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In 2018, the number of children in Boston was just over half the population observed in 1950. 

“Today, our total population is only 13 percent below the city’s 1950 high water mark, but our school-aged population is barely half what it was in 1950,” the researchers wrote. 

According to the study, Boston’s school-aged population declined across two phases — from 1970 to 1990 and then from 2000 to 2010. The first phase coincided with the city’s court-ordered desegregation of the schools and the growing suburbanization of the Boston region.  

Researchers posited that parental perceptions of Boston schools were likely factors in both decline phases. 

“During the more recent period of decline, numbers indicate that many families, especially higher-income ones, stayed in Boston when their kids were ages zero to four, but then left Boston when their kids turned school-age,” they wrote. “Whether or not such assessments are fair, the perception that K-12 schools are ‘better’ in the region’s higher-income suburbs is one likely reason why higher-income suburbs (like Winchester, Belmont and Wellesley) experienced some of the largest school-aged population gains in our region since 2000.”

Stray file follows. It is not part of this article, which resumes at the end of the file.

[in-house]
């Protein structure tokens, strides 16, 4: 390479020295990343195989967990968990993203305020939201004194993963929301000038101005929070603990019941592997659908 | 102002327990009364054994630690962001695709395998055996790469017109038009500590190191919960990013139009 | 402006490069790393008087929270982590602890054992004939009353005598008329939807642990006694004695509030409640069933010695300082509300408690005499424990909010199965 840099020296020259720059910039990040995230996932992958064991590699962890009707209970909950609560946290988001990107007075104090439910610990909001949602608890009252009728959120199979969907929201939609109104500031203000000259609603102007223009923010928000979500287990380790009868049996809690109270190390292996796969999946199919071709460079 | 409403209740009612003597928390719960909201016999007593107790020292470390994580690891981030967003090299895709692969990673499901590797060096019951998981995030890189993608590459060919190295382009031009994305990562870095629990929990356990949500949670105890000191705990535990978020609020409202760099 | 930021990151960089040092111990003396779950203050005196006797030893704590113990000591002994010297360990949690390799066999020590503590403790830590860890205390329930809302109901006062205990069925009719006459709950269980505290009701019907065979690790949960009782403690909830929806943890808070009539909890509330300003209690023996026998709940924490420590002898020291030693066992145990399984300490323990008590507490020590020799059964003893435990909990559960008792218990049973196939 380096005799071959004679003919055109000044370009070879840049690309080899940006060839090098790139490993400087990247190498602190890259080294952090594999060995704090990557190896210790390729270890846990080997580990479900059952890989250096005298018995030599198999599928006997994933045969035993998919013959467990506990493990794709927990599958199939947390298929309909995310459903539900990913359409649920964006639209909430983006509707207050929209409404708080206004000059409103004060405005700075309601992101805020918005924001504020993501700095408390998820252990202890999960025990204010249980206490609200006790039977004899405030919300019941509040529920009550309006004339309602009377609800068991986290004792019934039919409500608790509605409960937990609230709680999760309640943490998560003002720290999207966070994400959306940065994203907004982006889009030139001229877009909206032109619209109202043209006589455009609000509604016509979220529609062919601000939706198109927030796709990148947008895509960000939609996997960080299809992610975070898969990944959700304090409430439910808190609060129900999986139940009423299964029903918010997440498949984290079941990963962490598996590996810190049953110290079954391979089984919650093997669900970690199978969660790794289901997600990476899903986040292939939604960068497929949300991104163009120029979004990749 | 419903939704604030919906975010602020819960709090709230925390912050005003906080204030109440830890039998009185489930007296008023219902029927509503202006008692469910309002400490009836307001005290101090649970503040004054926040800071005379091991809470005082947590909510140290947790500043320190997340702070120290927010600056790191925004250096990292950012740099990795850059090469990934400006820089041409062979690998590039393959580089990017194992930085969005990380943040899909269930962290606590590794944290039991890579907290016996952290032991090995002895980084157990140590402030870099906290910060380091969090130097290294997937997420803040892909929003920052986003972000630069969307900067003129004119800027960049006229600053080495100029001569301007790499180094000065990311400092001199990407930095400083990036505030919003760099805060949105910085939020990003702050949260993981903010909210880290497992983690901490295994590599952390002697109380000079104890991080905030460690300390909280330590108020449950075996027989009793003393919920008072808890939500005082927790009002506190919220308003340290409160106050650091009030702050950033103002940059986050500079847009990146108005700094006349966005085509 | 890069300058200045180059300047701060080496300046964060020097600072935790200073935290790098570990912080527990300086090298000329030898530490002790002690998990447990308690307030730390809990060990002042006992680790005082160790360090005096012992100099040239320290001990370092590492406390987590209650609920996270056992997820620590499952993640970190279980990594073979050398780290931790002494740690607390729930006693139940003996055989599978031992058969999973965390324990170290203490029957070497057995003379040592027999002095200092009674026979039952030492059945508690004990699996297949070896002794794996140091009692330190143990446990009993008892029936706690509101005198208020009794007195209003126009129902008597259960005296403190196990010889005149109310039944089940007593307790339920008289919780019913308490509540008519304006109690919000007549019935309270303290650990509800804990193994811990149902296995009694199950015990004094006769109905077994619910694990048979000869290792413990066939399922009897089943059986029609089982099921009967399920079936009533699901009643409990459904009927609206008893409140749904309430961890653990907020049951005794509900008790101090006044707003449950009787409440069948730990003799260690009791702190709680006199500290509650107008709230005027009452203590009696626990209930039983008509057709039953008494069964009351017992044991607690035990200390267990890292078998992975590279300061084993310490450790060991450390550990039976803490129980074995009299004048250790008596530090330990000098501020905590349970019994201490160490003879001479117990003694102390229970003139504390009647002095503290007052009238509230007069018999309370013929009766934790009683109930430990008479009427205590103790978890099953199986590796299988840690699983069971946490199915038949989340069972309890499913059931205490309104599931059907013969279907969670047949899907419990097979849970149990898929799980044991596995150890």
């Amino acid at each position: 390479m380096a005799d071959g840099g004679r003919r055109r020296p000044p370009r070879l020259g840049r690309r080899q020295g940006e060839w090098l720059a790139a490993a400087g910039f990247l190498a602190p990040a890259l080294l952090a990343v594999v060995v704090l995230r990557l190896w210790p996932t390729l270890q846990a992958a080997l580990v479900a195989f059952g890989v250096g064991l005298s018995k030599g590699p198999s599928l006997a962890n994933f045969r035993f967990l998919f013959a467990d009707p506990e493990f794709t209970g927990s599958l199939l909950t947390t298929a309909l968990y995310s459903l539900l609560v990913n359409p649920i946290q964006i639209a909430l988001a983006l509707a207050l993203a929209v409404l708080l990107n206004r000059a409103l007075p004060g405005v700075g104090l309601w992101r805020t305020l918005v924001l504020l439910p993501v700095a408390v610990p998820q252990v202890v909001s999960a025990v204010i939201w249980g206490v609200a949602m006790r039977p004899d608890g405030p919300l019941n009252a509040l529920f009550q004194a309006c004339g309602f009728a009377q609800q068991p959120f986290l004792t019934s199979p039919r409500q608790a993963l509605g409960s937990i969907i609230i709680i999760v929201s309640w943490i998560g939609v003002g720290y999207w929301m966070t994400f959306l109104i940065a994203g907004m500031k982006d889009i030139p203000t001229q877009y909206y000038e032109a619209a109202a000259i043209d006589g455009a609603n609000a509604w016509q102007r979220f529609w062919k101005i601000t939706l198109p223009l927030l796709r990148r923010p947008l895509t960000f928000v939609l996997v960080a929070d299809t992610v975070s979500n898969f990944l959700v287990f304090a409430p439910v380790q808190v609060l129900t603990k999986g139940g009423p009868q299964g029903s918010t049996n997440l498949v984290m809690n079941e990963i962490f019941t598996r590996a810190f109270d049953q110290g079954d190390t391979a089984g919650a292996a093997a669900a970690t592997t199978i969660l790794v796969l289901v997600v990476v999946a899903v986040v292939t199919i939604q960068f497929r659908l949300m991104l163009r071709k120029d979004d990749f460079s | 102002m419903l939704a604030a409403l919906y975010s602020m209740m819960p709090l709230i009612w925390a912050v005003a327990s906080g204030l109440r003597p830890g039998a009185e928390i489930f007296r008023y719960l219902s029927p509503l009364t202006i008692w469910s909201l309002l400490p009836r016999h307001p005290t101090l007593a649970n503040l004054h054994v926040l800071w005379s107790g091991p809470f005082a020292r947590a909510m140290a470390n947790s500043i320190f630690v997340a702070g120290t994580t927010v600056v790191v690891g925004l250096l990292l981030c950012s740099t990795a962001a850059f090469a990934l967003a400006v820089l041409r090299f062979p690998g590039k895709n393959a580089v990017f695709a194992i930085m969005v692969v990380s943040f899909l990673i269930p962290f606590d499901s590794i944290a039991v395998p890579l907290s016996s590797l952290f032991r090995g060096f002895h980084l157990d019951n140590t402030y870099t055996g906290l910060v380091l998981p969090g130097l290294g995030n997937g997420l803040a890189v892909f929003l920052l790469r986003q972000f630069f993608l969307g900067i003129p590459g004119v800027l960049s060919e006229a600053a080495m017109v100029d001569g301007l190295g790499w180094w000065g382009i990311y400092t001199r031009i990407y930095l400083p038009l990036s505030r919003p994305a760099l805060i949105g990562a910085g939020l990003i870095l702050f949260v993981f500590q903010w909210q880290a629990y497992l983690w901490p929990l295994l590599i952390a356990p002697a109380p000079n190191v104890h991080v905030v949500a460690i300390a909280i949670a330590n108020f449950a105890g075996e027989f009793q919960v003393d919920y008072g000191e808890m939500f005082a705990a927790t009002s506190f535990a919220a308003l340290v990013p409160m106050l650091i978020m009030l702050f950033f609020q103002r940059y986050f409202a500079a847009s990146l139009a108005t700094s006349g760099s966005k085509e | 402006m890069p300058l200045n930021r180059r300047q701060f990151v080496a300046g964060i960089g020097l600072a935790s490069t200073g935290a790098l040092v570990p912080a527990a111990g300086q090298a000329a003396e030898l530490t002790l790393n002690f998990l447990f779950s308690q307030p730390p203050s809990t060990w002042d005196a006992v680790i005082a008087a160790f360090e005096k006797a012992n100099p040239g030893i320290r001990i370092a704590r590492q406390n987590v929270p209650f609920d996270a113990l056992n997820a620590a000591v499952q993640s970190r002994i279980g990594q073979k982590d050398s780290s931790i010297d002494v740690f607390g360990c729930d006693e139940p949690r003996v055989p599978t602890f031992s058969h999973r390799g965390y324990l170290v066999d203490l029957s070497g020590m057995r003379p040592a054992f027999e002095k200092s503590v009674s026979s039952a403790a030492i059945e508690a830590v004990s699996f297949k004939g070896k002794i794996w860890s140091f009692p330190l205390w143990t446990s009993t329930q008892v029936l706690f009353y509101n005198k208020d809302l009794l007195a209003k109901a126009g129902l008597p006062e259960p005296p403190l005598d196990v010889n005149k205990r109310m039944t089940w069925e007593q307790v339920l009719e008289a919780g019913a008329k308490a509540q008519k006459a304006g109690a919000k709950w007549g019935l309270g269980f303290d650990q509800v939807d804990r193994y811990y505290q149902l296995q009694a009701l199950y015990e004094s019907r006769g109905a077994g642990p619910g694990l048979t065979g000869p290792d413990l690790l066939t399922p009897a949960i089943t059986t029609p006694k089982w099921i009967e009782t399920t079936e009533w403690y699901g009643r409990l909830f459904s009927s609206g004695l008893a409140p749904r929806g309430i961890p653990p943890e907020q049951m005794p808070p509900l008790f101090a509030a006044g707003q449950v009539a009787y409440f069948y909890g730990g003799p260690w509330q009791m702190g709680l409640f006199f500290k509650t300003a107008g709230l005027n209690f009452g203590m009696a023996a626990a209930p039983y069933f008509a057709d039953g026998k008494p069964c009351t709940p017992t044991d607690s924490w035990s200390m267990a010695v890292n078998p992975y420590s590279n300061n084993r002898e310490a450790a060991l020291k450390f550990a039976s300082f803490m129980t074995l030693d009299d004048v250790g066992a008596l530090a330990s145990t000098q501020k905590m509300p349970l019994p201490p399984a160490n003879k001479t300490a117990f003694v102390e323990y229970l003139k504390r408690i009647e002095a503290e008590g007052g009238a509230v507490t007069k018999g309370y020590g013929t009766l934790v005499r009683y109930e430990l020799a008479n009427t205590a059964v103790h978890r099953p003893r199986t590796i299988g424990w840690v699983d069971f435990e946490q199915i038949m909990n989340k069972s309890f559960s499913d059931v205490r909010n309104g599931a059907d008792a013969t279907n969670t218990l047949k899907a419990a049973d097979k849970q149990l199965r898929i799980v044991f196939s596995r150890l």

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The sharpest decline in the Boston’s population of children, the study found, has been among middle-income families with children. 

“These are families that tend to be above the income cutoff for subsidized housing programs and yet earn below what it takes to afford the fast-rising housing costs in many of these high-income cities,” researchers wrote. “In today’s Boston, there are almost 6,000 fewer middle-income households with kids compared with 1980, even though our city has grown in total population.”